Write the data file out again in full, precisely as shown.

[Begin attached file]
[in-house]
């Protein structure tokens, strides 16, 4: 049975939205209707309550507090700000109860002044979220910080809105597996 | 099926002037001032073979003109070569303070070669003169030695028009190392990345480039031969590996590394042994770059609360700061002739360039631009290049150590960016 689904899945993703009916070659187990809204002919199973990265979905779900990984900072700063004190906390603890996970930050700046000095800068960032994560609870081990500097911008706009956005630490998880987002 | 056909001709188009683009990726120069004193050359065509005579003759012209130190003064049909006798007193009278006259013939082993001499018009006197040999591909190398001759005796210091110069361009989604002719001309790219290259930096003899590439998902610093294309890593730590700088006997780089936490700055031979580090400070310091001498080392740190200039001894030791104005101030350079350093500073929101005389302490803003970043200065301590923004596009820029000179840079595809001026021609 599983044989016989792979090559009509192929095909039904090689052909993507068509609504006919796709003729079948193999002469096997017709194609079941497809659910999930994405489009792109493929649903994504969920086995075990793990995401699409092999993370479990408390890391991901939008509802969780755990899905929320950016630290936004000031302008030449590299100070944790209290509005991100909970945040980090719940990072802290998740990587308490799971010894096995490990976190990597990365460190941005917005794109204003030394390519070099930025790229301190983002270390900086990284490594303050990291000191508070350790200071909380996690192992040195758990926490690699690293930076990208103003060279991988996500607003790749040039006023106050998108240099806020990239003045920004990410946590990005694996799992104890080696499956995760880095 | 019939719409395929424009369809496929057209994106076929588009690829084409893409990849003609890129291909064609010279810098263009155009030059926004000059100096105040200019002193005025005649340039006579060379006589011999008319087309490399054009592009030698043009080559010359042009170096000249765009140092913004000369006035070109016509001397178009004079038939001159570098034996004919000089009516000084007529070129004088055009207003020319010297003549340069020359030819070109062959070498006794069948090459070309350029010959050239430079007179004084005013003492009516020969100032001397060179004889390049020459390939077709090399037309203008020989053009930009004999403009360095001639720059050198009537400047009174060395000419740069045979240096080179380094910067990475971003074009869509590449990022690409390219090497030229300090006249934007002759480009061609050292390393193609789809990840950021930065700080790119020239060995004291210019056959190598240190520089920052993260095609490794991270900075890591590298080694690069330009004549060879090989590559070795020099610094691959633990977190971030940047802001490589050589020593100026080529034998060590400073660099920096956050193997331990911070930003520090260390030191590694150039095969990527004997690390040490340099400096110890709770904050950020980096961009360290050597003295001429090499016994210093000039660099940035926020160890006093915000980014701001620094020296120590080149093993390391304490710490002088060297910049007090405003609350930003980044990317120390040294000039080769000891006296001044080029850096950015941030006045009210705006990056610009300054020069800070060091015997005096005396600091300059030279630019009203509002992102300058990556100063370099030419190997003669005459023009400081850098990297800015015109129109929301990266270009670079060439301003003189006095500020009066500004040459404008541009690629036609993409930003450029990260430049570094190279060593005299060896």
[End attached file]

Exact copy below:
[in-house]
């Protein structure tokens, strides 16, 4: 049975939205209707309550507090700000109860002044979220910080809105597996 | 099926002037001032073979003109070569303070070669003169030695028009190392990345480039031969590996590394042994770059609360700061002739360039631009290049150590960016 689904899945993703009916070659187990809204002919199973990265979905779900990984900072700063004190906390603890996970930050700046000095800068960032994560609870081990500097911008706009956005630490998880987002 | 056909001709188009683009990726120069004193050359065509005579003759012209130190003064049909006798007193009278006259013939082993001499018009006197040999591909190398001759005796210091110069361009989604002719001309790219290259930096003899590439998902610093294309890593730590700088006997780089936490700055031979580090400070310091001498080392740190200039001894030791104005101030350079350093500073929101005389302490803003970043200065301590923004596009820029000179840079595809001026021609 599983044989016989792979090559009509192929095909039904090689052909993507068509609504006919796709003729079948193999002469096997017709194609079941497809659910999930994405489009792109493929649903994504969920086995075990793990995401699409092999993370479990408390890391991901939008509802969780755990899905929320950016630290936004000031302008030449590299100070944790209290509005991100909970945040980090719940990072802290998740990587308490799971010894096995490990976190990597990365460190941005917005794109204003030394390519070099930025790229301190983002270390900086990284490594303050990291000191508070350790200071909380996690192992040195758990926490690699690293930076990208103003060279991988996500607003790749040039006023106050998108240099806020990239003045920004990410946590990005694996799992104890080696499956995760880095 | 019939719409395929424009369809496929057209994106076929588009690829084409893409990849003609890129291909064609010279810098263009155009030059926004000059100096105040200019002193005025005649340039006579060379006589011999008319087309490399054009592009030698043009080559010359042009170096000249765009140092913004000369006035070109016509001397178009004079038939001159570098034996004919000089009516000084007529070129004088055009207003020319010297003549340069020359030819070109062959070498006794069948090459070309350029010959050239430079007179004084005013003492009516020969100032001397060179004889390049020459390939077709090399037309203008020989053009930009004999403009360095001639720059050198009537400047009174060395000419740069045979240096080179380094910067990475971003074009869509590449990022690409390219090497030229300090006249934007002759480009061609050292390393193609789809990840950021930065700080790119020239060995004291210019056959190598240190520089920052993260095609490794991270900075890591590298080694690069330009004549060879090989590559070795020099610094691959633990977190971030940047802001490589050589020593100026080529034998060590400073660099920096956050193997331990911070930003520090260390030191590694150039095969990527004997690390040490340099400096110890709770904050950020980096961009360290050597003295001429090499016994210093000039660099940035926020160890006093915000980014701001620094020296120590080149093993390391304490710490002088060297910049007090405003609350930003980044990317120390040294000039080769000891006296001044080029850096950015941030006045009210705006990056610009300054020069800070060091015997005096005396600091300059030279630019009203509002992102300058990556100063370099030419190997003669005459023009400081850098990297800015015109129109929301990266270009670079060439301003003189006095500020009066500004040459404008541009690629036609993409930003450029990260430049570094190279060593005299060896």